Presentation on theme: "CompSci 4 6.1 Applets & Video Games. CompSci 4 6.2 Applets & Video Games The Plan Applets Demo on making and running a simple applet from scratch."— Presentation transcript:
CompSci 4 6.2 Applets & Video Games The Plan Applets Demo on making and running a simple applet from scratch Demo on making and running a simple application from scratch Video Games Measurements Frame rates Threads
CompSci 4 6.3 Applets & Video Games Applets Definition Differences from applications Download process Use of html Use of jar files Example
CompSci 4 6.4 Applets & Video Games Definition From the Java 5.0 API An applet is a small program that is intended not to be run on its own, but rather to be embedded inside another application. The name Applet is derived from the name Application.
CompSci 4 6.5 Applets & Video Games Applet vs. Application Applets Run in web browser Often downloaded from untrusted site Restricted from file system access Restricted from outside network communication Applications Run independently Typically obtained through trusted source Allow creation and modifications of files Allow outside network communication Must have a main method
CompSci 4 6.6 Applets & Video Games Running an Applet 1. Load a web page with an tag embedded in the HTML 2. Load the compiled applet from website to local machine 3. Run the compiled applet on the local machine
CompSci 4 6.7 Applets & Video Games HTML for Applet code is the name of the class that extends JApplet archive is the name of the jar file containing all classes
CompSci 4 6.8 Applets & Video Games Jar files Jar is short for Java Archive Compresses files and directories into a single file Can be executed in compressed format Files and directories can be extracted Can contain any combination of source code, byte code, and other files
CompSci 4 6.9 Applets & Video Games Demo Applet Demo Make an applet in Eclipse Make the html in composer Save both to network drive View from the web Application Demo Make an application in Eclipse Run in Eclipse
CompSci 4 6.10 Applets & Video Games Video Games Simulation Measurement units Discrete/Continuous Monitor frame rate limitation Model frame rate limitation User interaction rate Threads overview
CompSci 4 6.11 Applets & Video Games Video Game as Simulation Video games are simulations of the real world and worlds that do not exist. These simulations are built for our pleasure, but may serve other purposes as well. Examples Flight simulator Oregon trail Pinball
CompSci 4 6.12 Applets & Video Games Measurement Units Initial setup in coordinate system with origin at top left and (1, 1) at bottom right Allows simple scaling to varying screen resolutions Can be done hierarchically Distances in pixels Time in seconds Velocity in pixels/second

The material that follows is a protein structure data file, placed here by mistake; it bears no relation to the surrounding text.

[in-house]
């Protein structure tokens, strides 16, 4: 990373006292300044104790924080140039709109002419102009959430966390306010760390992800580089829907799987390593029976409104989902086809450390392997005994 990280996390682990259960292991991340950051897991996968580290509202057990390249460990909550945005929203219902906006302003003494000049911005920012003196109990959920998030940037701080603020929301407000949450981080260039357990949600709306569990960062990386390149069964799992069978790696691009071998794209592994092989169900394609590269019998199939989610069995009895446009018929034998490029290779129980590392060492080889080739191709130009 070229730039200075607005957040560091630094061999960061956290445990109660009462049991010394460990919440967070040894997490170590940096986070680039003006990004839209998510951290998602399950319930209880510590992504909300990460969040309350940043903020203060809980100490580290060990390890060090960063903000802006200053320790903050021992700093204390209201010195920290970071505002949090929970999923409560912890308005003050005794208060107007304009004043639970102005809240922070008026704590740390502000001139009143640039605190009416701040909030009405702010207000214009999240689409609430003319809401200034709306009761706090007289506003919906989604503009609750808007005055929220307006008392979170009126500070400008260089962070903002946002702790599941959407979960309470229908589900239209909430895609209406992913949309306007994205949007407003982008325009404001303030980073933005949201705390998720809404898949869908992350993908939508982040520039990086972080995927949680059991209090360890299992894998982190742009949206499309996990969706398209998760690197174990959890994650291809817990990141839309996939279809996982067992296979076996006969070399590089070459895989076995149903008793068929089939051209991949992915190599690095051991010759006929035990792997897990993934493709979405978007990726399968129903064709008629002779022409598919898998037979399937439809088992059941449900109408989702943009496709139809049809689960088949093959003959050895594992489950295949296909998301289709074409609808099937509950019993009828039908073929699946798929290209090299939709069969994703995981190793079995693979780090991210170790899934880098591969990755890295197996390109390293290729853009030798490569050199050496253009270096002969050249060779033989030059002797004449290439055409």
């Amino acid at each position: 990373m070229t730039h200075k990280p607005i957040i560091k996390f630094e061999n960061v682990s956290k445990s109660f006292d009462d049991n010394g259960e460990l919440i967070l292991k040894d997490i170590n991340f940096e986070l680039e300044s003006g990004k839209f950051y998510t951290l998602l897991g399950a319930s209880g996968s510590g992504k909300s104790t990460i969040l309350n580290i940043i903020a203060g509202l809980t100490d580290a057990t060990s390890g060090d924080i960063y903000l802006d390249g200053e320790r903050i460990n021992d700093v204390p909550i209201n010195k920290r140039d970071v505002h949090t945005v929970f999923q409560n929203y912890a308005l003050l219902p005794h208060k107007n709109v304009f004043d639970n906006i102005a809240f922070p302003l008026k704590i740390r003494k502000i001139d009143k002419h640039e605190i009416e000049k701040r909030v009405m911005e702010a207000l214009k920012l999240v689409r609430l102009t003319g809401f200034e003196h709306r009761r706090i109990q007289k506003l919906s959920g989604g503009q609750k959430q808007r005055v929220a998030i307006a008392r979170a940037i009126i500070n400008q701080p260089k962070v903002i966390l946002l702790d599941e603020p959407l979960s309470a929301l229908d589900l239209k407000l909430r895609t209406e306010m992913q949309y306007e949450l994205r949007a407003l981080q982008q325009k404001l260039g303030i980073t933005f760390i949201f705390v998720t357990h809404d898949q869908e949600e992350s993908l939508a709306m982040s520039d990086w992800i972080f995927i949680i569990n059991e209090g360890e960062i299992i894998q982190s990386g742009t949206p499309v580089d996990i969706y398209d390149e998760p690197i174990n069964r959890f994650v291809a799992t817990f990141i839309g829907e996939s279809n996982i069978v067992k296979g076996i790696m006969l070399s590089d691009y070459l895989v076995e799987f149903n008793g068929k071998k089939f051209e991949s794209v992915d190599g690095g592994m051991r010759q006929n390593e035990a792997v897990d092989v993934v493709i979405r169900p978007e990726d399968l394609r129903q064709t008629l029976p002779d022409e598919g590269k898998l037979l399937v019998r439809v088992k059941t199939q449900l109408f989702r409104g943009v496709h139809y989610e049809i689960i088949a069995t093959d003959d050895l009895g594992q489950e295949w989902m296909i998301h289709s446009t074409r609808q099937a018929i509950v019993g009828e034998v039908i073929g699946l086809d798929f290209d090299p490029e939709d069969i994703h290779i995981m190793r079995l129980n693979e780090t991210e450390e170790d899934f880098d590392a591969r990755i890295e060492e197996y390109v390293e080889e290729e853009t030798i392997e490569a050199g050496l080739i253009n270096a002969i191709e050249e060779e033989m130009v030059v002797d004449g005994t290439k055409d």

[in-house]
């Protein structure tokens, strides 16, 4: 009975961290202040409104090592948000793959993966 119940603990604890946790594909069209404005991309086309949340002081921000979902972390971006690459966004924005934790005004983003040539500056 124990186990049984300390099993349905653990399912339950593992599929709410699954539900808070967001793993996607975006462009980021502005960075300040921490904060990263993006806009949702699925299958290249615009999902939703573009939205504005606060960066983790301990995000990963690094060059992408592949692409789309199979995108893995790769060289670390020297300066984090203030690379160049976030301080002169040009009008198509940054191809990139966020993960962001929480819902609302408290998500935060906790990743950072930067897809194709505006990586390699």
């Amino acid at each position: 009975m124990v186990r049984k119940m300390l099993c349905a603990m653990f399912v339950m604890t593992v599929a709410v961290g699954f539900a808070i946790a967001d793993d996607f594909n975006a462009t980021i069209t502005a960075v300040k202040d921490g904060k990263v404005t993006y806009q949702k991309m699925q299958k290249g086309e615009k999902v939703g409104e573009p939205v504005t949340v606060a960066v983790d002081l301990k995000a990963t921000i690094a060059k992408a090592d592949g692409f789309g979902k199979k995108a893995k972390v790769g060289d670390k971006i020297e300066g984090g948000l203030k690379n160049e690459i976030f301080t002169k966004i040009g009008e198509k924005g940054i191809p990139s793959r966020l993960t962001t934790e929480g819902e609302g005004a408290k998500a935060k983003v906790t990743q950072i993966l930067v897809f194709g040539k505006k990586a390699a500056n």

CompSci 4 6.13 Applets & Video Games Discrete vs. Continuous Time Discrete Used to approximate continuous Simple conceptually for good rough estimates Causes problems when modeling continuous functions with too coarse grain estimates Continuous Requires abstract representation or infinite precision Requires analytical reasoning Conceptually difficult to model directly
CompSci 4 6.14 Applets & Video Games Monitor Frame Rate Why 75-85 Hz (Frames/second)? Because we don’t actually visually process continuously Smooth fast movement? Consider a rate of 1 pixel a second would take more than 8 seconds to move across the screen. For fast movement there must be jumps in location.
CompSci 4 6.15 Applets & Video Games Model Frame Rate Model is continuous. Frame rate is discrete. The granularity of frame rate is too coarse for our continuous model. How do we solve this problem? Two separate rates: Monitor frame rate Model frame rate
CompSci 4 6.16 Applets & Video Games User Interaction Rate Devices such as the keyboard and mouse must also be polled at regular intervals. At what rate should they be polled? Depends on: Available compute power In contention with monitor frame rate In contention with model frame rate Which thread has priority
CompSci 4 6.17 Applets & Video Games How it happens “all at once” Threads! Threads are like programs within programs Seem to run all at once, but typically share resources, primarily the processor Cost overhead for switching the thread running
CompSci 4 6.18 Applets & Video Games Summary User interaction, model frame rate, and monitor frame rate all contend for the processor. Threads enable programs to behave as if several sub-programs (threads) were running at once. Continuous events can be modeled discretely. Careful selection of measurement units can simplify program modifications. Video games can be viewed as simulations.
CompSci 4 6.19 Applets & Video Games Summary Applets are like small applications run from a web browser. have security restrictions. require HTML code to be executed are downloaded from a remote site and executed locally use jar files to compress and combine all compiled code and supporting files